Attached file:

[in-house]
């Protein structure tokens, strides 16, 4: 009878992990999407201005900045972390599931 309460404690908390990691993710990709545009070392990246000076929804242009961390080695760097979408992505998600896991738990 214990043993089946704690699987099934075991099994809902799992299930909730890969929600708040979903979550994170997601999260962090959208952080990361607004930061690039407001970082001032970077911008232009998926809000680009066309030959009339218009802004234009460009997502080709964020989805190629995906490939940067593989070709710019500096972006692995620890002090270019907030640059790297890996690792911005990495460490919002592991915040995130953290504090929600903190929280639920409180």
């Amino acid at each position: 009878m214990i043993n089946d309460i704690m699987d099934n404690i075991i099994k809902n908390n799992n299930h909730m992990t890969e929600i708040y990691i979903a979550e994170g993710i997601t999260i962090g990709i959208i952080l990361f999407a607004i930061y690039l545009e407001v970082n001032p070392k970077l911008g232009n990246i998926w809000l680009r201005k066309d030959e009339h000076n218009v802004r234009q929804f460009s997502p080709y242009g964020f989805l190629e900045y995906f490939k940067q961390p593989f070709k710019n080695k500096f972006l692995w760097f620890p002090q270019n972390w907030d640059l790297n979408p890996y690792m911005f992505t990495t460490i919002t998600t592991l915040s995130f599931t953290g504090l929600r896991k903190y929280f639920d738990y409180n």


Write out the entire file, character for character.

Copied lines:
[in-house]
């Protein structure tokens, strides 16, 4: 009878992990999407201005900045972390599931 309460404690908390990691993710990709545009070392990246000076929804242009961390080695760097979408992505998600896991738990 214990043993089946704690699987099934075991099994809902799992299930909730890969929600708040979903979550994170997601999260962090959208952080990361607004930061690039407001970082001032970077911008232009998926809000680009066309030959009339218009802004234009460009997502080709964020989805190629995906490939940067593989070709710019500096972006692995620890002090270019907030640059790297890996690792911005990495460490919002592991915040995130953290504090929600903190929280639920409180």
């Amino acid at each position: 009878m214990i043993n089946d309460i704690m699987d099934n404690i075991i099994k809902n908390n799992n299930h909730m992990t890969e929600i708040y990691i979903a979550e994170g993710i997601t999260i962090g990709i959208i952080l990361f999407a607004i930061y690039l545009e407001v970082n001032p070392k970077l911008g232009n990246i998926w809000l680009r201005k066309d030959e009339h000076n218009v802004r234009q929804f460009s997502p080709y242009g964020f989805l190629e900045y995906f490939k940067q961390p593989f070709k710019n080695k500096f972006l692995w760097f620890p002090q270019n972390w907030d640059l790297n979408p890996y690792m911005f992505t990495t460490i919002t998600t592991l915040s995130f599931t953290g504090l929600r896991k903190y929280f639920d738990y409180n």